High as well as low levels of IGF1 have been associated with cardiovascular diseases (CVD). The relationship of IGF1 with (components of) the metabolic syndrome could help to clarify this controversy. The aims of this study were: i) to investigate the association of IGF1 concentration with prevalent (components of) the metabolic syndrome; and ii) to examine the role of (components of) the metabolic syndrome in the relationship between IGF1 and incident CVD during 11 years of follow-up.
Data were used from the Longitudinal Aging Study Amsterdam, a cohort study in a representative sample of the Dutch older population (≥65 years). Data were available in 1258 subjects. Metabolic syndrome was determined using the definition of the US National Cholesterol Education Program Adult Treatment Panel III. CVD were ascertained by self-reports and mortality data.
Levels of IGF1 in the fourth quintile were associated with prevalent metabolic syndrome compared with the lowest quintile (odds ratio: 1.59, 95% confidence interval (CI) 1.09–2.33). The middle up to the highest quintile of IGF1 was positively associated with high triglycerides in women. Metabolic syndrome was not a mediator in the U-shaped relationship of IGF1 with CVD. Both subjects without the metabolic syndrome and low IGF1 levels (hazard ratio (HR) 1.75, 95% CI 1.12–2.71) and subjects with the metabolic syndrome and high IGF1 levels (HR 2.28, 95% CI 1.21–4.28) demonstrated increased risks of CVD.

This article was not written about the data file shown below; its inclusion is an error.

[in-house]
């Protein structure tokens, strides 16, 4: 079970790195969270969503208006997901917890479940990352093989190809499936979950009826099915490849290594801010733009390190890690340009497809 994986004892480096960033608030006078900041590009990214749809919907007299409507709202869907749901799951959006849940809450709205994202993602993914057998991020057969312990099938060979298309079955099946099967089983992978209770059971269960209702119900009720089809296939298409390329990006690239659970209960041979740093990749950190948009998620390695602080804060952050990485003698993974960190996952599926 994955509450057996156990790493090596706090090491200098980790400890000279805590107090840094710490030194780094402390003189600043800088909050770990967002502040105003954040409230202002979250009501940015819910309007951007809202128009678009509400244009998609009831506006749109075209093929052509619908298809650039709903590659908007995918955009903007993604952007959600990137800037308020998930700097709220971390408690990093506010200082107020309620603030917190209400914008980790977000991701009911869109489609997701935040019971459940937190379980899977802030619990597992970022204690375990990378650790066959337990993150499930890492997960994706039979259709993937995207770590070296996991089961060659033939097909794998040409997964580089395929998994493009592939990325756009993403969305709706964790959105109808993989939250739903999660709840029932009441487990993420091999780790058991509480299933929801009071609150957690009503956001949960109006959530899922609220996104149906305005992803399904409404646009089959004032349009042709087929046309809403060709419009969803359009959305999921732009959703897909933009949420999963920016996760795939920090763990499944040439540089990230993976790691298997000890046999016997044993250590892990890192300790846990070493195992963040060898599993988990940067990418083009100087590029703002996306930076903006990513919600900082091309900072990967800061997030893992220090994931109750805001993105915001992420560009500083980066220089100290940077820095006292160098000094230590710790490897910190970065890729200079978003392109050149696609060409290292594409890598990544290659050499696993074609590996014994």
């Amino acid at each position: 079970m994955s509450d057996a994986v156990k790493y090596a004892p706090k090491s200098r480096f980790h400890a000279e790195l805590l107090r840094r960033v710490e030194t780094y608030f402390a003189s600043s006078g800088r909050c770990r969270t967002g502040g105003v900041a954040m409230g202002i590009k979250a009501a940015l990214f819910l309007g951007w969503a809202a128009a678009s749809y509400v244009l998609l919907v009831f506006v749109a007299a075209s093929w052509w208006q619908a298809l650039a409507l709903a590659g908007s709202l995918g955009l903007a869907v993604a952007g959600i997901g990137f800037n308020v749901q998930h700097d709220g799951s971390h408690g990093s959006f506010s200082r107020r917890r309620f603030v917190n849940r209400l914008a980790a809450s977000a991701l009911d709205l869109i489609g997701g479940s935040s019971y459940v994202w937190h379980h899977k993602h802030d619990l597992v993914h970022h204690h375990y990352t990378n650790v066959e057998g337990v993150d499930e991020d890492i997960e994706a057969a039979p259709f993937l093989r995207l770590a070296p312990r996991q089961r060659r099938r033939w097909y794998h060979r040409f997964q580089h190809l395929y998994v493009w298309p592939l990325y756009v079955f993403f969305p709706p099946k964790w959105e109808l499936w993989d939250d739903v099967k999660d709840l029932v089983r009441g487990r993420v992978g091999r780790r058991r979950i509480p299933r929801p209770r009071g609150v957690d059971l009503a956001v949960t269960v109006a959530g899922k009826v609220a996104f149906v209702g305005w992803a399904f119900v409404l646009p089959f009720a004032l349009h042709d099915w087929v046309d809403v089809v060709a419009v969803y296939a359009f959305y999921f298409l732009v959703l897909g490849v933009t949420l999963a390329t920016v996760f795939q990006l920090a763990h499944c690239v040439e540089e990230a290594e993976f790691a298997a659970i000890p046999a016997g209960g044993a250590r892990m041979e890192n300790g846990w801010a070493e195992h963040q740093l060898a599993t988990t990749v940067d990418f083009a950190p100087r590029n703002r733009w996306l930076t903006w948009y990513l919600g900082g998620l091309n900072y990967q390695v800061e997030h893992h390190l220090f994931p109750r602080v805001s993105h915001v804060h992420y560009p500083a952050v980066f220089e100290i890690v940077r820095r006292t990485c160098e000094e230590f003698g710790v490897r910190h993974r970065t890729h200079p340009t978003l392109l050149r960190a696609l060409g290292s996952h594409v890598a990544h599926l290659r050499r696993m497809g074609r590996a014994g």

In older people, high-normal IGF1 levels are associated with prevalent metabolic syndrome and high triglycerides. Furthermore, this study suggests the presence of different pathomechanisms for both low and high IGF1 levels and incident CVD.